The weather has dropped into the 30's at night, and they're predicting a drop into the 20's this weekend.
Here's a picture of the barnyard this morning--30's--but Beautiful.
I've scheduled my first appointment with an English instructor for some "Western" dressage lessons in the barn next door. My first lesson will be this Friday. I'm pretty excited about it since it will give me something to work on during the winter with my horses. Usually (here in Spokane) I do very little with them once it starts to snow. Of course, since I moved here I have lived through the 3rd and 1st snowiest seasons EVER in this city. Maybe, just maybe, that had something to do with it.
I've taken Western Dressage lessons before with another instructor, but had to haul to her barn--something I don't like to do on bad roads. Now, I'll just have to saddle him up and ride over.
I'll be taking lessons, to begin with, on my thirteen year old horse, Cowboy. She wants me to bring his snaffle (though right now he uses a curb) and his normal Western saddle. He's long backed and long necked, so my issues with him are getting him to round up and push himself forward from his hind--maybe that's every horse's issue.
But I'm more or less taking them for me. I have a tendency to get lazy in the saddle--maybe because I've ridden Cowboy for so long I'm just really comfortable. On long rides, when I stop to pay attention to my seat here and there, I realize I'm sitting too far back--more like I'm in a comfy chair than on horseback. I can handle side jumps and fast scoots forward, but the thing that will unseat me is a powerful thrust forward--an unexpected jump over a log or stream. Not that it happens very often, but the once or twice that it did, I realized I need to pay more attention to me--more for when I'm on other horses--like my young filly, Cia.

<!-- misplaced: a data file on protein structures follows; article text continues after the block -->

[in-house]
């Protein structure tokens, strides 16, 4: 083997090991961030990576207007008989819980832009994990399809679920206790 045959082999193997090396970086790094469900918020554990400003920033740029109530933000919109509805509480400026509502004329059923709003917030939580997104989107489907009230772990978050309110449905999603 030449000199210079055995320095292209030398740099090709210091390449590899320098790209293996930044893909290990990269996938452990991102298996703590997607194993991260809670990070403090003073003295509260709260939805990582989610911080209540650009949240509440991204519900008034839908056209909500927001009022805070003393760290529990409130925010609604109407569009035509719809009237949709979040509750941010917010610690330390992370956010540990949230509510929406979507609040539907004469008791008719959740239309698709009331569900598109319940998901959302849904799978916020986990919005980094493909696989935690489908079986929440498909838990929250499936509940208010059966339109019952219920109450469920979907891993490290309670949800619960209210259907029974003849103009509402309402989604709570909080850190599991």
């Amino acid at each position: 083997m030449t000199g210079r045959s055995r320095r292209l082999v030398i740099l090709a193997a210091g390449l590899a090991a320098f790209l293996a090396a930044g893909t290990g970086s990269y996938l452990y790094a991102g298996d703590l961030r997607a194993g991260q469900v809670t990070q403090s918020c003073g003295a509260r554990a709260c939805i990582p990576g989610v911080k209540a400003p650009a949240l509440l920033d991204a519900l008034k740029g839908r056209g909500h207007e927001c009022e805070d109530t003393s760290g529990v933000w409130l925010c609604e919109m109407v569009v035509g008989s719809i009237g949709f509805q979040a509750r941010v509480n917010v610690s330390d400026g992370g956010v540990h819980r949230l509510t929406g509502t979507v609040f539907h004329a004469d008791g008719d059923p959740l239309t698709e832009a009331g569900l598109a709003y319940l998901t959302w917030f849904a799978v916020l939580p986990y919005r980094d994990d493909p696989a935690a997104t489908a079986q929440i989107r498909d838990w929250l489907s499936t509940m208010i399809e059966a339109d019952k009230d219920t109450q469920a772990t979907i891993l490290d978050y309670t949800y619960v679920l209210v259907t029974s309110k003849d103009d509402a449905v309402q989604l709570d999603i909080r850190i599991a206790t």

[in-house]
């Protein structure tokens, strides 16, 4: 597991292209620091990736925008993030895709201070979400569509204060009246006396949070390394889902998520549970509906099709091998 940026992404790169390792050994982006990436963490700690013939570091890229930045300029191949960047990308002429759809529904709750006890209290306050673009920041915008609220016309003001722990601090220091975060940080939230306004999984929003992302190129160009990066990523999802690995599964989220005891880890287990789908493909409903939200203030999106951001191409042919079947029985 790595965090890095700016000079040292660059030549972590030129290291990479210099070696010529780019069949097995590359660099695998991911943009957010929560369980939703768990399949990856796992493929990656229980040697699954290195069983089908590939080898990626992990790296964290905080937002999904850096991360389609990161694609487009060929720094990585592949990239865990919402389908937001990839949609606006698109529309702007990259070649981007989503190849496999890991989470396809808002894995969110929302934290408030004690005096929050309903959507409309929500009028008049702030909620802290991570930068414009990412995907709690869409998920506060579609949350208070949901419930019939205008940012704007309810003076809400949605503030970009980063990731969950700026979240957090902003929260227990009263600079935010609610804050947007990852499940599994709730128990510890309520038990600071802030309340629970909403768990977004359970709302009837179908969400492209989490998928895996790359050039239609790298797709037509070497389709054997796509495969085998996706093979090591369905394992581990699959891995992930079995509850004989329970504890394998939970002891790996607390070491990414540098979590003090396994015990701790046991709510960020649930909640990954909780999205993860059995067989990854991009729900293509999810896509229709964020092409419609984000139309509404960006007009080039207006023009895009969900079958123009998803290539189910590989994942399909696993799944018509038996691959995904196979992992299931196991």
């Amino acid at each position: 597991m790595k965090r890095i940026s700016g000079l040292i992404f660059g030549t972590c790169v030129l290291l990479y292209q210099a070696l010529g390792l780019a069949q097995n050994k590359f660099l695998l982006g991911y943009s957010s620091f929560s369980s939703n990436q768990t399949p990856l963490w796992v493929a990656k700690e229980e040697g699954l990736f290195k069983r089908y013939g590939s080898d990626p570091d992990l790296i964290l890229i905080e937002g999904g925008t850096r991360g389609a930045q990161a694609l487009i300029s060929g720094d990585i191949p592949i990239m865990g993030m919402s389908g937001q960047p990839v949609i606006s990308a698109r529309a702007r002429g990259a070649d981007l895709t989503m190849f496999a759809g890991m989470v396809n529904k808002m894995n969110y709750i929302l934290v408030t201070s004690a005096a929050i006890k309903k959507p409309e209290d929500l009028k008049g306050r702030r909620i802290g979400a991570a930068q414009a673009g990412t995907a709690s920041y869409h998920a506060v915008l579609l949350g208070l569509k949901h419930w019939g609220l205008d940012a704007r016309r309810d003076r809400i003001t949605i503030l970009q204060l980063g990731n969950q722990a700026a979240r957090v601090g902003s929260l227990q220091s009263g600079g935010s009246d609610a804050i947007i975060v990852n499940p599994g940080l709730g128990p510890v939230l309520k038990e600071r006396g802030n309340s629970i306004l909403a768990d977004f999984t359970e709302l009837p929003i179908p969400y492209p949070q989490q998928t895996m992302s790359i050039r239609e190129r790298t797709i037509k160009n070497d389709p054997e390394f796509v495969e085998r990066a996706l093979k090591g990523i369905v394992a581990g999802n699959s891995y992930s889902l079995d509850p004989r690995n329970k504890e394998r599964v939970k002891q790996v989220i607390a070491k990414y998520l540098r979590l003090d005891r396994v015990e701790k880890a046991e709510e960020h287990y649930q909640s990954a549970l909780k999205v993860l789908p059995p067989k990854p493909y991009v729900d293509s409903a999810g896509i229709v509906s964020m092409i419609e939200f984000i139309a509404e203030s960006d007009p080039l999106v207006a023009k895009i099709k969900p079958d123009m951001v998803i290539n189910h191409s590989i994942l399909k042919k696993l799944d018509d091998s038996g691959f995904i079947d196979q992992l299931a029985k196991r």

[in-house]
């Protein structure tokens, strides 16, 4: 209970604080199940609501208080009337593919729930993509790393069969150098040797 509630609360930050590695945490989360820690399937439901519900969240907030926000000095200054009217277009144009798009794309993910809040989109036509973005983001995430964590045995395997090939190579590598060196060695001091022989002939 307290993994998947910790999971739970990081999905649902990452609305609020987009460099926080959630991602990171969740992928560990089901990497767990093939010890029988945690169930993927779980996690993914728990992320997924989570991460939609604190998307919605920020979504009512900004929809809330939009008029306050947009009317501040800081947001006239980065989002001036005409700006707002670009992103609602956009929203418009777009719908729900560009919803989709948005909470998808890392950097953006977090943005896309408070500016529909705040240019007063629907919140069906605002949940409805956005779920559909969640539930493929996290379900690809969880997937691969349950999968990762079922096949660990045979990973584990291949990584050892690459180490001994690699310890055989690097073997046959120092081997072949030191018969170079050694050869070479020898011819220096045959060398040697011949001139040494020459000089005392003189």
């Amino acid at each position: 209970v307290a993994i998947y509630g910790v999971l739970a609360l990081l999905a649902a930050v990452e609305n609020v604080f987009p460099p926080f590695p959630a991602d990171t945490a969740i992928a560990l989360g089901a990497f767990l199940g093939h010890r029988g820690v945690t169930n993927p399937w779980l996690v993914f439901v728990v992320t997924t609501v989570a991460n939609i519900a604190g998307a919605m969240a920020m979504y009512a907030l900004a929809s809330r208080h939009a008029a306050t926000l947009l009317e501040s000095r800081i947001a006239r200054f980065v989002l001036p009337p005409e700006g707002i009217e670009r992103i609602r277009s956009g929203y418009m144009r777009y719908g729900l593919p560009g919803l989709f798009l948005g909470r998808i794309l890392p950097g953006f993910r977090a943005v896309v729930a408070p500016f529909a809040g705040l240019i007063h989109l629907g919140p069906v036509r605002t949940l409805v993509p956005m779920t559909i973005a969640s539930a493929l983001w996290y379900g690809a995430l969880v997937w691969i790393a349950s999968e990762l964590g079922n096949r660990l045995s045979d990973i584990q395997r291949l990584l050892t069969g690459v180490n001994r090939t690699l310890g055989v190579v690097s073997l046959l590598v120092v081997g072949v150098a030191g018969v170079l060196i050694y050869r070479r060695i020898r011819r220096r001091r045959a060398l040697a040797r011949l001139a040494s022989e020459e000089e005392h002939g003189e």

So, I should probably take her over and work with her as well. This would be a great opportunity. She's only four and I've ridden her the last two summers lightly. She is very willing to do anything, but needs some education on what I'm asking for.
I think she will be an excellent dressage type horse. She has a powerful hind to begin with and moves easily from her back. Her neck and back are also well proportioned for easy collection. She does have front legs that are a bit cow-hocked or splay-footed. Not as bad as in the picture I'm going to show you--but I found this in an old Western Horseman mag that my neighbor gave me. I'll include a few photos--if you click on them, you might even be able to read the print.
Any ideas about horse conformation? My farrier said there is no perfect horse, and if you found one, you wouldn't want to ride it because it would be uncomfortable. Linda Tellington-Jones' book about conformation is very interesting. I think it's good to know the basics so that you know where your horse might have issues.
Here's a picture from the weekend--my husband walking our granddaughter on Old Red.